(C) they denounce big government, say that government is doing too much and it has become too powerful, while they support at the same time

(D) while they denounce big government, saying that government is doing too much and has become too powerful, at the same time supporting

(E) while they are denouncing big government- they say that government is doing too much and it has become too powerful-supporting at the same time
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Re: A wave of new seltzer bars and bottle shops — all opened [#permalink]

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02 Apr 2018, 10:21
techiesam wrote:
Blueblu wrote:
poul_249 wrote:
Per the OE, note, in a case like this, when we omit the verb form from the second part, we need to make sure the form we are using matches the form used previously.

Here, the first part says -with some serving mostly alcoholic versions and second says -others do not.

The verb form in the first part is "serving" which would match with second part not (serving being omitted).

Note this will not work if we use option e. Hence D is the correct answer.

I beg to differ with your opinion.E is definitely wrong but not for parallelism but for wrong meaning and wrong modifier.Raksat has explained very beautifully why E is wrong.I'm not going into this
But to answer your doubt on parallelism why don't you try the following question

A recent poll indicates that many people in the United States hold a combination of conservative and liberal political views; i.e., they denounce big government, saying government is doing too much and has become too powerful, while at the same time supporting many specific government programs for health care, education, and the environment.

(A) they denounce the big government, saying government is doing too much and has become too powerful, while at the same time supporting

(B) they denounce big government- they say that government is doing too much and has become too powerful-but supporting at the same time

(C) they denounce big government, say that government is doing too much and it has become too powerful, while they support at the same time

(D) while they denounce big government, saying that government is doing too much and has become too powerful, at the same time supporting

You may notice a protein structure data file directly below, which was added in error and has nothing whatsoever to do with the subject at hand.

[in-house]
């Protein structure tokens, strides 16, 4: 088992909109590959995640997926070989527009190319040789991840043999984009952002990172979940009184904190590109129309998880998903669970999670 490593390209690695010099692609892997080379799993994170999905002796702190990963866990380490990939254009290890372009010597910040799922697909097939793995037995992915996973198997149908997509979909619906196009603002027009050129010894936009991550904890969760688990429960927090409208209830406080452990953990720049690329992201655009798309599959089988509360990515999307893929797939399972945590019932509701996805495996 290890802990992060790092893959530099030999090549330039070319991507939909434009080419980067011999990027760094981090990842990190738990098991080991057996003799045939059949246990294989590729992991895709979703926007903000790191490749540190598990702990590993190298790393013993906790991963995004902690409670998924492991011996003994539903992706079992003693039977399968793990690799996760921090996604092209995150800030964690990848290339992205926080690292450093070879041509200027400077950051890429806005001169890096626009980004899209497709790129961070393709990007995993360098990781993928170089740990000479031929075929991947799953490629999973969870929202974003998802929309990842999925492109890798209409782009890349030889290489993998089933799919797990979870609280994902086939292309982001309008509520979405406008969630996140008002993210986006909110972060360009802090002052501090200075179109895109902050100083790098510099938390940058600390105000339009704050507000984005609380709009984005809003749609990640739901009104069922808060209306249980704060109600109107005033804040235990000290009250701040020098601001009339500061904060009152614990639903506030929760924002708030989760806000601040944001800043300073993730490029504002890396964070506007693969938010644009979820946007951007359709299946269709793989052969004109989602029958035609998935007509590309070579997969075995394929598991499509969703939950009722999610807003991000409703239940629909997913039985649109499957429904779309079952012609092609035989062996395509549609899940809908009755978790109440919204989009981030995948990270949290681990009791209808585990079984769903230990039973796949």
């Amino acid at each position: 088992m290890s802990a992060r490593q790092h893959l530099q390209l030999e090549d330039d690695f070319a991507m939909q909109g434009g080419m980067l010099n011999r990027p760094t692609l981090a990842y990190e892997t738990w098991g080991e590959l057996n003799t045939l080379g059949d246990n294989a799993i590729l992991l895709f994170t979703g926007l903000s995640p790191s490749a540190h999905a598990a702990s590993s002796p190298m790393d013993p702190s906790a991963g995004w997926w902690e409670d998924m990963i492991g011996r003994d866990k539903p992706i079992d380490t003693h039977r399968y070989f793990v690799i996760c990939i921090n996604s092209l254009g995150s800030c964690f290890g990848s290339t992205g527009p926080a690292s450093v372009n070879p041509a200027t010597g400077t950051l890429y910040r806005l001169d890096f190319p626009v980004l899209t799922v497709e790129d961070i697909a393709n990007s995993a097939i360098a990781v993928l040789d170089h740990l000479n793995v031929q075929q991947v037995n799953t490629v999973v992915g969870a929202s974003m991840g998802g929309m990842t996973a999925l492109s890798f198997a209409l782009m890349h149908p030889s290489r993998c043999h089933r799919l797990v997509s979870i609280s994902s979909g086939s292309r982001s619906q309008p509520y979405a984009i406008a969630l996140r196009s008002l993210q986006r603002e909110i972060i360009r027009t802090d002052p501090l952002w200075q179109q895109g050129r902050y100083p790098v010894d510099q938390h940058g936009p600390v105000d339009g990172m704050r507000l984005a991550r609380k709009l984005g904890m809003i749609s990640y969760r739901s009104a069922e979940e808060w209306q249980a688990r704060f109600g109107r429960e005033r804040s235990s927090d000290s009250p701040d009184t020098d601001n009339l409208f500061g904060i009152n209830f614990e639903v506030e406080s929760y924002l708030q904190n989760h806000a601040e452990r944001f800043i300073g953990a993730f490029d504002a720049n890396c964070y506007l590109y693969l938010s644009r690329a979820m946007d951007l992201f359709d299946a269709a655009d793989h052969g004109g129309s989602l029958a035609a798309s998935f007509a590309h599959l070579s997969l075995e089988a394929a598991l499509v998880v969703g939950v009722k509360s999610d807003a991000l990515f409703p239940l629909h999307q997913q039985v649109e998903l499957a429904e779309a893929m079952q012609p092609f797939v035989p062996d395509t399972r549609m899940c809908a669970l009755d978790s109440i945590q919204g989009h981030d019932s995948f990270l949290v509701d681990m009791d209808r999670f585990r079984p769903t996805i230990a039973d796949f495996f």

(E) while they are denouncing big government- they say that government is doing too much and it has become too powerful-supporting at the same time

I fail to see your logic here --- I believe E quite obviously violates parallelism between "serving" and "do not {serve}".

Ultimately I believe you're correct about the wrong modifier, but I think it is better to focus on the easier aspect of the question. Taking the extra time to consider more complex ideas of meaning (and modifiers) when parallelism is so apparently violated is just wasting valuable seconds on your test.

But maybe I am missing something you are trying to communicate about how parallelism isn't actually violated.
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Re: A wave of new seltzer bars and bottle shops — all opened [#permalink]

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02 Apr 2018, 18:29
Maybe this post by gmatninja could help you. Gmat is not ruled based now a days.It became more and more meaning oriented..
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Re: A wave of new seltzer bars and bottle shops — all opened [#permalink]

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03 Apr 2018, 10:40
techiesam wrote:
Maybe this post by gmatninja could help you. Gmat is not ruled based now a days.It became more and more meaning oriented..

I think you're misinterpreting the application of what GMATNinja is trying to say. Simply because the test is "not rules based now a days" (an idea I also take issue with), doesn't mean there aren't rules to be followed.

"Whenever I see "and" or "or", I know that something HAS to be parallel, and those are the two parallelism "triggers" that show up the most often on the GMAT." - taken from the GMATNinja post that you linked

From the question on this post, answers C) and E) use "and", which is a coordinate conjunction, therefore both phrases must be parallel. Again, no need to focus on meaning, take the obvious route with parallelism.
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Re: A wave of new seltzer bars and bottle shops — all opened   [#permalink] 03 Apr 2018, 10:40